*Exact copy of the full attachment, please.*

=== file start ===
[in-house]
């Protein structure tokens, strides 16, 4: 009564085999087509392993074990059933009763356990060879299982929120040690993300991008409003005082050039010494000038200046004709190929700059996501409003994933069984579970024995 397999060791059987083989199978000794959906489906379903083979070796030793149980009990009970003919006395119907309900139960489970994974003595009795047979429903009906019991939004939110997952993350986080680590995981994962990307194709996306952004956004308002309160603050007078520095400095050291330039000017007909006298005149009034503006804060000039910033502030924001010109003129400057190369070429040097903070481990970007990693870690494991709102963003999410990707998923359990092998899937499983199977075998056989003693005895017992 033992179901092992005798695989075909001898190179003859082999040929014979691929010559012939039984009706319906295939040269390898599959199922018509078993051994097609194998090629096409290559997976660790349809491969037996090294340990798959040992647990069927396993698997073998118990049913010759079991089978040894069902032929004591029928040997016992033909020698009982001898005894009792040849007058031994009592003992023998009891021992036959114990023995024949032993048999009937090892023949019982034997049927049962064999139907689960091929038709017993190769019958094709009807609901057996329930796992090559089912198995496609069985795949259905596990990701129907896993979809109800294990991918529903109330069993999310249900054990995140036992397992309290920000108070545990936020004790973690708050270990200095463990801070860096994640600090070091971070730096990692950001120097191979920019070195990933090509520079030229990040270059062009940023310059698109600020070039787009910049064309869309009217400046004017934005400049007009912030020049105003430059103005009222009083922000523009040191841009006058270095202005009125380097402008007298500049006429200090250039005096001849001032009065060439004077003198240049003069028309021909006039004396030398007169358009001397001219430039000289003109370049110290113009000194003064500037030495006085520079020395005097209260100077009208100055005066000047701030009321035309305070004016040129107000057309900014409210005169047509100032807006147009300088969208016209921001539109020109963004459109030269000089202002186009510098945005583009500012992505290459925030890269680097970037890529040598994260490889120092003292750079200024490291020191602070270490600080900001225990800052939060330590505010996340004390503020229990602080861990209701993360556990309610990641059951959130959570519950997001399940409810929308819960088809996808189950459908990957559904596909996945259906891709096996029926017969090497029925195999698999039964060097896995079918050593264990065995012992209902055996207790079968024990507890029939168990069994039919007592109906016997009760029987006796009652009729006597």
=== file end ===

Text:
[in-house]
């Protein structure tokens, strides 16, 4: 009564085999087509392993074990059933009763356990060879299982929120040690993300991008409003005082050039010494000038200046004709190929700059996501409003994933069984579970024995 397999060791059987083989199978000794959906489906379903083979070796030793149980009990009970003919006395119907309900139960489970994974003595009795047979429903009906019991939004939110997952993350986080680590995981994962990307194709996306952004956004308002309160603050007078520095400095050291330039000017007909006298005149009034503006804060000039910033502030924001010109003129400057190369070429040097903070481990970007990693870690494991709102963003999410990707998923359990092998899937499983199977075998056989003693005895017992 033992179901092992005798695989075909001898190179003859082999040929014979691929010559012939039984009706319906295939040269390898599959199922018509078993051994097609194998090629096409290559997976660790349809491969037996090294340990798959040992647990069927396993698997073998118990049913010759079991089978040894069902032929004591029928040997016992033909020698009982001898005894009792040849007058031994009592003992023998009891021992036959114990023995024949032993048999009937090892023949019982034997049927049962064999139907689960091929038709017993190769019958094709009807609901057996329930796992090559089912198995496609069985795949259905596990990701129907896993979809109800294990991918529903109330069993999310249900054990995140036992397992309290920000108070545990936020004790973690708050270990200095463990801070860096994640600090070091971070730096990692950001120097191979920019070195990933090509520079030229990040270059062009940023310059698109600020070039787009910049064309869309009217400046004017934005400049007009912030020049105003430059103005009222009083922000523009040191841009006058270095202005009125380097402008007298500049006429200090250039005096001849001032009065060439004077003198240049003069028309021909006039004396030398007169358009001397001219430039000289003109370049110290113009000194003064500037030495006085520079020395005097209260100077009208100055005066000047701030009321035309305070004016040129107000057309900014409210005169047509100032807006147009300088969208016209921001539109020109963004459109030269000089202002186009510098945005583009500012992505290459925030890269680097970037890529040598994260490889120092003292750079200024490291020191602070270490600080900001225990800052939060330590505010996340004390503020229990602080861990209701993360556990309610990641059951959130959570519950997001399940409810929308819960088809996808189950459908990957559904596909996945259906891709096996029926017969090497029925195999698999039964060097896995079918050593264990065995012992209902055996207790079968024990507890029939168990069994039919007592109906016997009760029987006796009652009729006597």